Q1. What were you like when you were younger?
I was one of the geeks. Definitely. I was insecure, imaginative, and intelligent. It was an interesting mix, really.Q2. Name a famous historical figure, living or deceased, you would like to meet and tell us why.
Living, Muhammad Ali. For a good year and change, I did so much intense research on that man. He lived life with such passion and fervor, and had an insatiable drive. Dead, Arturo Schomberg. I'd probably ask him some of the questions you're asking me now.Q3. Name a person in your community who is relatively unknown to the rest of the world, who you believe is significant in some way, and that you would like the rest of the world to know more about.
I'd say Fr. Jack Podsiadlo. Fr. Jack Podsiadlo is a Jesuit priest whose life's work consists of helping underprivileged Black and Latino youth become great men. Personally, I can say he was a father figure for me at a time when I needed that uplift as a youth. He also served as president of the Nativity Network, a collection of schools based on Nativity Mission Center, a small Catholic middle school on the Lower East Side. He didn't found the center, but his efforts to spread the message about that model have translated into hundreds and thousands of young men and women getting the opportunity of a lifetime.Q4. What are two items in your 'bucket list' ... things you want to do or accomplish before you kick the bucket?
I'd like to travel across the world, and I'd like to write a really good book. Simple, yes, but not easy.Q5. Describe your first experience on the Internet?
I want to say my first experience on the Internet was through my public school. We were writing an e-mail on the computer. As a matter of fact, I think it was on a Mac. I remember getting weirded out by this scraping and beeping noise in the background when my teacher told me, "Oh that's just the sound of a connection being made." Ah, the bad old days.Q6. Tell us about your current blogging career and how you got into it.
I started out in Xanga in 2003 under ComoSeLlama. I first used it as a journal of sorts, jotting down parts of my life that I found interesting. As I started to build an audience, I started ranting on whatever happened for that day. I found myself particularly vested in blogging when I was unemployed and searching for another venue to entertain myself. But as I got a little older (and got a job), I too had to grow, and so I bought up my own domain and started blogging under my own name from 2007.Q7. Who are the two bloggers you read the most and why? Include their links and tell us why we should subscribe to their feeds.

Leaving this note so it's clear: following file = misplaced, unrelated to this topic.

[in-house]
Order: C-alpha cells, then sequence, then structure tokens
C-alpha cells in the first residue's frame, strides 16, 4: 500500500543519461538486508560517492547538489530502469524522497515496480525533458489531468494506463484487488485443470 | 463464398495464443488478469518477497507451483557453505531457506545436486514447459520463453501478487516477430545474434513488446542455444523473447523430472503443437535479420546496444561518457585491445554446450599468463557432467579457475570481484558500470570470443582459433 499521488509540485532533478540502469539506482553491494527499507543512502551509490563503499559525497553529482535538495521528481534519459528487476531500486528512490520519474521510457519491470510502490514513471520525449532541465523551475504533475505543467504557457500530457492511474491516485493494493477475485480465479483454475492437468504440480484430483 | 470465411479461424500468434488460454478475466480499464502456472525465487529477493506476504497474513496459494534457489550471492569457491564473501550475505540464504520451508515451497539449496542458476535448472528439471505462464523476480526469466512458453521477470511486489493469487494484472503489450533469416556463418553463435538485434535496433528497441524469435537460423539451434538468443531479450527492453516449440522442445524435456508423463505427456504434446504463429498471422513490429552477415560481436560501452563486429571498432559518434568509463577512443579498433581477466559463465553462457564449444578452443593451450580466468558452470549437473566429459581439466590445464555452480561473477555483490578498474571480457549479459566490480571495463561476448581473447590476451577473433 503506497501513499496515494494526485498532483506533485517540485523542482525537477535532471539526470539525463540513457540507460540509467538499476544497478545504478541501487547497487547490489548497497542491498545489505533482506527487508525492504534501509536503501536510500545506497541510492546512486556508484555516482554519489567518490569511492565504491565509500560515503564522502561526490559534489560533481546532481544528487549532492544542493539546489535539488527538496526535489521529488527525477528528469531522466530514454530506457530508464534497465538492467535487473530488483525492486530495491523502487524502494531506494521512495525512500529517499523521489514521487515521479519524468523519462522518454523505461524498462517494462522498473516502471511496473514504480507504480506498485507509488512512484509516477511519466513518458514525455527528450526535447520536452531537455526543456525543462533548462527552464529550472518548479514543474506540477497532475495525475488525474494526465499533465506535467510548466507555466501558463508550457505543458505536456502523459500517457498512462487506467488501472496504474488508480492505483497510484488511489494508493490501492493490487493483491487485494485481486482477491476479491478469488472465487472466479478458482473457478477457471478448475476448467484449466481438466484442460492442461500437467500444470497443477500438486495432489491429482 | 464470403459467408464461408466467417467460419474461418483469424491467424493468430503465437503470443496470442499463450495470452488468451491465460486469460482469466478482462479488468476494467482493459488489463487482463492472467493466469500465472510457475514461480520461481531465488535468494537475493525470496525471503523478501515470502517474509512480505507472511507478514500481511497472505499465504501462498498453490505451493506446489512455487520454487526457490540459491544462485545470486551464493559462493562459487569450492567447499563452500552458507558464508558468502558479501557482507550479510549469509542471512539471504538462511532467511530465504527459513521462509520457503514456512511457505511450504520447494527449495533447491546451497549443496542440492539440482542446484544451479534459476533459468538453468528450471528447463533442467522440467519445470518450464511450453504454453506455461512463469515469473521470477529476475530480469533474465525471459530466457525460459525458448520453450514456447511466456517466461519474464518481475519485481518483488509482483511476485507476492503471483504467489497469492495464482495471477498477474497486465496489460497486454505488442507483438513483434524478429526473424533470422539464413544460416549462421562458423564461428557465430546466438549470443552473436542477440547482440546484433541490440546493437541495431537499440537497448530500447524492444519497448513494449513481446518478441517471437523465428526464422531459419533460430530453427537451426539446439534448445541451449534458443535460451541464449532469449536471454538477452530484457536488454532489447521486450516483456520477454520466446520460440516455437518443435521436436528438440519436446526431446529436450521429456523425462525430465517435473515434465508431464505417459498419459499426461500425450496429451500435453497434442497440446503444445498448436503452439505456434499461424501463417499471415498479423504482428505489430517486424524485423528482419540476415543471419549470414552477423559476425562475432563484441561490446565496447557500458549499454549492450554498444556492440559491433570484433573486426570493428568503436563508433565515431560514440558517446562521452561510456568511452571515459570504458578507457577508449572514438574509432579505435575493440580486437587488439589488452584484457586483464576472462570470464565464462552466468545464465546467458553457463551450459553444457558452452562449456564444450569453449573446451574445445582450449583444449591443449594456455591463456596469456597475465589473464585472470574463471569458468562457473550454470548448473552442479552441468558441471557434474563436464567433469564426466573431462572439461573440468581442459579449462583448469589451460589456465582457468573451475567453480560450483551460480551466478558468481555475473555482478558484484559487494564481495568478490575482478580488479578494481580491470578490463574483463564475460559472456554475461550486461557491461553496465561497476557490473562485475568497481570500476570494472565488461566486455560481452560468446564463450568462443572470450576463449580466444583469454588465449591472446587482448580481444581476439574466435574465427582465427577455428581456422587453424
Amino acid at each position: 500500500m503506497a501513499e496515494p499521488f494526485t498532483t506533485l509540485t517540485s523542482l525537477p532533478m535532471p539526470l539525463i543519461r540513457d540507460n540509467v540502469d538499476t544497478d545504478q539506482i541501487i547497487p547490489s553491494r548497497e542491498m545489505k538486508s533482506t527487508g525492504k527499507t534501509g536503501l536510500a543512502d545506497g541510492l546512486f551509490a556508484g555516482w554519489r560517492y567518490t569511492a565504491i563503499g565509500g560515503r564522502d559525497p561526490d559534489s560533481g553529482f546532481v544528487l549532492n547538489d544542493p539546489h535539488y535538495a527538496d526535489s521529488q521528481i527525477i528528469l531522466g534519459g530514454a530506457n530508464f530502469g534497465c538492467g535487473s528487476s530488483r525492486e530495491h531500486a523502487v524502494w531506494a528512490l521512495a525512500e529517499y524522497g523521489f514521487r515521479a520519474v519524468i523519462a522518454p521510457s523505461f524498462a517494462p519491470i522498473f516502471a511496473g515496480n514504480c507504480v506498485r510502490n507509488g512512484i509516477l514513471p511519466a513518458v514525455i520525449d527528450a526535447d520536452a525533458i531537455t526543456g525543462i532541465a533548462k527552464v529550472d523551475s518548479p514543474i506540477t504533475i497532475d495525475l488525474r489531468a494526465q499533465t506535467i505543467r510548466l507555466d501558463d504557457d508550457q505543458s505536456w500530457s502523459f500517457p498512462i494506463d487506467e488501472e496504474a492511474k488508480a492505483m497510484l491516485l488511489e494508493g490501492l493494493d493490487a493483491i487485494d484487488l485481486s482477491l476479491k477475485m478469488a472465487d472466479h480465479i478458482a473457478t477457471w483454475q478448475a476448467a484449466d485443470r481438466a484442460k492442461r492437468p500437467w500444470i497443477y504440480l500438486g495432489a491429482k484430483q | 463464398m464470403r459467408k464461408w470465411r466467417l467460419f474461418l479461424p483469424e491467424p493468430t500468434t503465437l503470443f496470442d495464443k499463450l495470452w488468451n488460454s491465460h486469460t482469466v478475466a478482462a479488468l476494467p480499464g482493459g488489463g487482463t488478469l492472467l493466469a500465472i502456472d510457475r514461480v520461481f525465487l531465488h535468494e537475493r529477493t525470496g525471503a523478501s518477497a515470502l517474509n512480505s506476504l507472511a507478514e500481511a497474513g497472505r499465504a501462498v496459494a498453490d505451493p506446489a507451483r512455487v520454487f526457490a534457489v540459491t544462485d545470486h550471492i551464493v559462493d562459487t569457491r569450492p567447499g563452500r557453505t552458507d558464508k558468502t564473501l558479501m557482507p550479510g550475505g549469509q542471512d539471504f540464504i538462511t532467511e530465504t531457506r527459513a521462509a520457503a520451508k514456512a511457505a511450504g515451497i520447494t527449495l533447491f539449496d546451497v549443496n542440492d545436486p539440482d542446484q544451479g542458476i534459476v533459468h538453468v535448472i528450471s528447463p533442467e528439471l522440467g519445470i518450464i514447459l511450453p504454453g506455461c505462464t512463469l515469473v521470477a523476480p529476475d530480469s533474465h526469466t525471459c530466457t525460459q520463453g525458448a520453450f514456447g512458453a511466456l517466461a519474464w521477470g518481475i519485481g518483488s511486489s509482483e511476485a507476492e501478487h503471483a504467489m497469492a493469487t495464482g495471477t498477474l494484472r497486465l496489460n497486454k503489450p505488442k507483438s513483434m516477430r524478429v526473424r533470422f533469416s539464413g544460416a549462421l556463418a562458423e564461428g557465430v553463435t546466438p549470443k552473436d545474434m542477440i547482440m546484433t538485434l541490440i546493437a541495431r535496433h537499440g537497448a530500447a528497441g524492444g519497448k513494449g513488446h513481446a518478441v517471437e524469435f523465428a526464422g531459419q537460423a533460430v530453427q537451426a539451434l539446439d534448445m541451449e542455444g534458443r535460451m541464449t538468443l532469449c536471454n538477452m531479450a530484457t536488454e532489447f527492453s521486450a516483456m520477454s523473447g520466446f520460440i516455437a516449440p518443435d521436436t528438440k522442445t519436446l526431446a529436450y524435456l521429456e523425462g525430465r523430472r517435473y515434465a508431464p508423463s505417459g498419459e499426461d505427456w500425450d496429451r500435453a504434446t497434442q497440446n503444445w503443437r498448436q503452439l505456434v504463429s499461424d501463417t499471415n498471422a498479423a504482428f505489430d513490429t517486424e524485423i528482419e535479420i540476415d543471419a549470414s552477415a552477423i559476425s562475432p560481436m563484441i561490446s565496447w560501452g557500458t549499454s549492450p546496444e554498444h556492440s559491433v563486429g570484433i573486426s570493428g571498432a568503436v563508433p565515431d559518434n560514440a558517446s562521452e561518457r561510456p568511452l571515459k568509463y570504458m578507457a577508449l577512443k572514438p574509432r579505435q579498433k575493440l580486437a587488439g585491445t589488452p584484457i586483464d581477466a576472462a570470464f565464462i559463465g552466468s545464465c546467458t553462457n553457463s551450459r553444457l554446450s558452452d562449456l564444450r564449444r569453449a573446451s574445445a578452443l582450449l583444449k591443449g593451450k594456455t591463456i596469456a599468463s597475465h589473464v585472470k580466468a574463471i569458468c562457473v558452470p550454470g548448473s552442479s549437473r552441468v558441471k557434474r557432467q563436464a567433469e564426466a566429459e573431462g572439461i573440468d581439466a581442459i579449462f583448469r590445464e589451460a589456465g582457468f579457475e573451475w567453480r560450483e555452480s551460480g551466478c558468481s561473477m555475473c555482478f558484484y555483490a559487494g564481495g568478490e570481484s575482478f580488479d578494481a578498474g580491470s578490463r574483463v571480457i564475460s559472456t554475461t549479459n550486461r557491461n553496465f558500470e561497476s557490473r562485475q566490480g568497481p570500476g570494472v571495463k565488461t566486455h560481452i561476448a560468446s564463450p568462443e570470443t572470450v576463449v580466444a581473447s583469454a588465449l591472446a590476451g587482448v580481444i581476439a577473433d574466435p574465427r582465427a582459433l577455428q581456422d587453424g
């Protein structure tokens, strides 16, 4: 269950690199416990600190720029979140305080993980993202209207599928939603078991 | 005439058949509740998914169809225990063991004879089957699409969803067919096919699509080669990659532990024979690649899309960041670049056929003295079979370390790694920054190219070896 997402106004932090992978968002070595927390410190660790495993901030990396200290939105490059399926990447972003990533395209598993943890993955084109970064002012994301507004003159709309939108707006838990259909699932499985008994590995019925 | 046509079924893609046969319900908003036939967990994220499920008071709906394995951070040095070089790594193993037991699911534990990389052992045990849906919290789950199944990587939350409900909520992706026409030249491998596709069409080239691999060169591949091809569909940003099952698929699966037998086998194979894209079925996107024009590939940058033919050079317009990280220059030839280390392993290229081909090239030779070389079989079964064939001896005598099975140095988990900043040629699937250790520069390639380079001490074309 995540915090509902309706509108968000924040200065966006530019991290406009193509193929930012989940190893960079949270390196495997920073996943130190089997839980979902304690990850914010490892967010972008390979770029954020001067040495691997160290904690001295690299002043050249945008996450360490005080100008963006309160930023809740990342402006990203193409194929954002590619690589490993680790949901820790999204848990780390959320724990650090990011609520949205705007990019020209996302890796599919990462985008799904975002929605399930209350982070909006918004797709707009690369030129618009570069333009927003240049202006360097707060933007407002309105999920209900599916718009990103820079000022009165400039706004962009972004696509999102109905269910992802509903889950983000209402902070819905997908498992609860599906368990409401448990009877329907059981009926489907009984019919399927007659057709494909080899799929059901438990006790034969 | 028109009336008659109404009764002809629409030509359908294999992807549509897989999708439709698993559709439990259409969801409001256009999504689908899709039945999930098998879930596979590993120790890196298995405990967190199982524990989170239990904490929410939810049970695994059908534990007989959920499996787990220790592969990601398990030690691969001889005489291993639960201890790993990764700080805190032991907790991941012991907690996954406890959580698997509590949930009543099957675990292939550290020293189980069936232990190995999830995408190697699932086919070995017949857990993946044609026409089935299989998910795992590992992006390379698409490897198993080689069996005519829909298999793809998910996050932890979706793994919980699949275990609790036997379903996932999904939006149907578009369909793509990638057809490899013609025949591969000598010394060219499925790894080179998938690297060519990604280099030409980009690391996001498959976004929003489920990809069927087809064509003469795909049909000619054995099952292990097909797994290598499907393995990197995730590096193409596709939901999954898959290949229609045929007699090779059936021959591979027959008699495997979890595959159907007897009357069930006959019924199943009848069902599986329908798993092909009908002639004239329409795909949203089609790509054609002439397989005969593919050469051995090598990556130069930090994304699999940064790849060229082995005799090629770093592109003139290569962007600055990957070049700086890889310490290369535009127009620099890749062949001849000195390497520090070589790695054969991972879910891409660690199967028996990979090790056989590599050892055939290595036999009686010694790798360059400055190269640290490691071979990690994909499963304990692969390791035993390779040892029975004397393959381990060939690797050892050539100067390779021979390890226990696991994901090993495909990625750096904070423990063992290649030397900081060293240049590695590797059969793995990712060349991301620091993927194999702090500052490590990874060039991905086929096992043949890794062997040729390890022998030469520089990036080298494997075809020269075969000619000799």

-checks my Google Reader- I can without a doubt say my two most read blogs are NYC Educator and Electronic Village. NYC Educator has always been my blogging hero, and with his trusty sidekick, Reality-Based Educator, they give you the realest coverage of education topics and financial / politics news you'll read on the web now. Electronic Village has a way of posting the news without sounding too much like they're preaching at me. It's informative, but not over-bearing. That's important.Q8. Where are you taking your blog over the next 2-3 years?
I'm taking it wherever life takes me. I'm working on a few projects, one of which we'll see the release of in 2010, a book on the future of teaching. Another book, one I'm working on by myself, is hopefully coming out 2011. The blog itself will probably chronicle my life as it changes not just as an educator, but also as a writer. I've always been the writer who tries to fill in the gaps, and that seems to work well for my readers.Q9. What is your 'killer post' over the past year ... the post you are most proud of?
Oh wow. My proudest post over the last year (counts 365 days back) has to be my post "Howl If You Hear Me," my uber-dedication to Allen Ginsberg in which I asked various bloggers to contribute one line to the first stanza of my remake of his poem. I'm sure to some I made that post look easy, but I probably worked on it all day. Obviously it was also successful in its own right, but it also elucidates the power of collaboration amongst creative individuals.Q10. What is your 'biggest noise post' over the past year ... the one that you took the most heat over from your readers?
I can never get enough of this "controversial post" business. I have a few of them actually, but if I had to pick just one, I'd pick the "My Ballot or My Bullet" post. In it, I played Devil's Advocate in response to the fandom for Barack Obama. I understood the excitement that Barack generated, but when I looked at the lessons of Malcolm X (who always stirs up some controversy even posthumously), I wondered how much people really thought about what he was saying in response to elected officials. Some people wouldn't even speak to me for a good couple of months. Then again, I generate one of those "I can't even talk to you right now" posts at least once a month.You can reach Jose on Facebook, LinkedIn Network or Twitter. I hope that you enjoyed this Q&A session with Jose. Share any of your thoughts or remembrances of Jose or his blog if you have time or incination!